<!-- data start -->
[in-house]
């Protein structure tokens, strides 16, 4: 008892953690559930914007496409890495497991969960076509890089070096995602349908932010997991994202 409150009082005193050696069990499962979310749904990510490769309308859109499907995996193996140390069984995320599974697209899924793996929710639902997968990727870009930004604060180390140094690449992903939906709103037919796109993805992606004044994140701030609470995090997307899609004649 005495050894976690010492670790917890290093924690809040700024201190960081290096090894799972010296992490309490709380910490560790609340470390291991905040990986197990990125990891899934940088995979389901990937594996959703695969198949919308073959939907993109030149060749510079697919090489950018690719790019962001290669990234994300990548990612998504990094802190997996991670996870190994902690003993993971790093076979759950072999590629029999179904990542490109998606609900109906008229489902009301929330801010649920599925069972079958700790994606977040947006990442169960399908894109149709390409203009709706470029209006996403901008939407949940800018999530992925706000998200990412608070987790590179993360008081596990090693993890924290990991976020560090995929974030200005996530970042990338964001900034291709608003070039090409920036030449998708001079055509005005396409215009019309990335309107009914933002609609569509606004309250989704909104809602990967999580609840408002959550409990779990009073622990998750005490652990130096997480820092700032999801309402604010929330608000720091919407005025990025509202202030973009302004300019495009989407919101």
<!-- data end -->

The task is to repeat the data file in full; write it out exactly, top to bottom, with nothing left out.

[in-house]
């Protein structure tokens, strides 16, 4: 008892953690559930914007496409890495497991969960076509890089070096995602349908932010997991994202 409150009082005193050696069990499962979310749904990510490769309308859109499907995996193996140390069984995320599974697209899924793996929710639902997968990727870009930004604060180390140094690449992903939906709103037919796109993805992606004044994140701030609470995090997307899609004649 005495050894976690010492670790917890290093924690809040700024201190960081290096090894799972010296992490309490709380910490560790609340470390291991905040990986197990990125990891899934940088995979389901990937594996959703695969198949919308073959939907993109030149060749510079697919090489950018690719790019962001290669990234994300990548990612998504990094802190997996991670996870190994902690003993993971790093076979759950072999590629029999179904990542490109998606609900109906008229489902009301929330801010649920599925069972079958700790994606977040947006990442169960399908894109149709390409203009709706470029209006996403901008939407949940800018999530992925706000998200990412608070987790590179993360008081596990090693993890924290990991976020560090995929974030200005996530970042990338964001900034291709608003070039090409920036030449998708001079055509005005396409215009019309990335309107009914933002609609569509606004309250989704909104809602990967999580609840408002959550409990779990009073622990998750005490652990130096997480820092700032999801309402604010929330608000720091919407005025990025509202202030973009302004300019495009989407919101």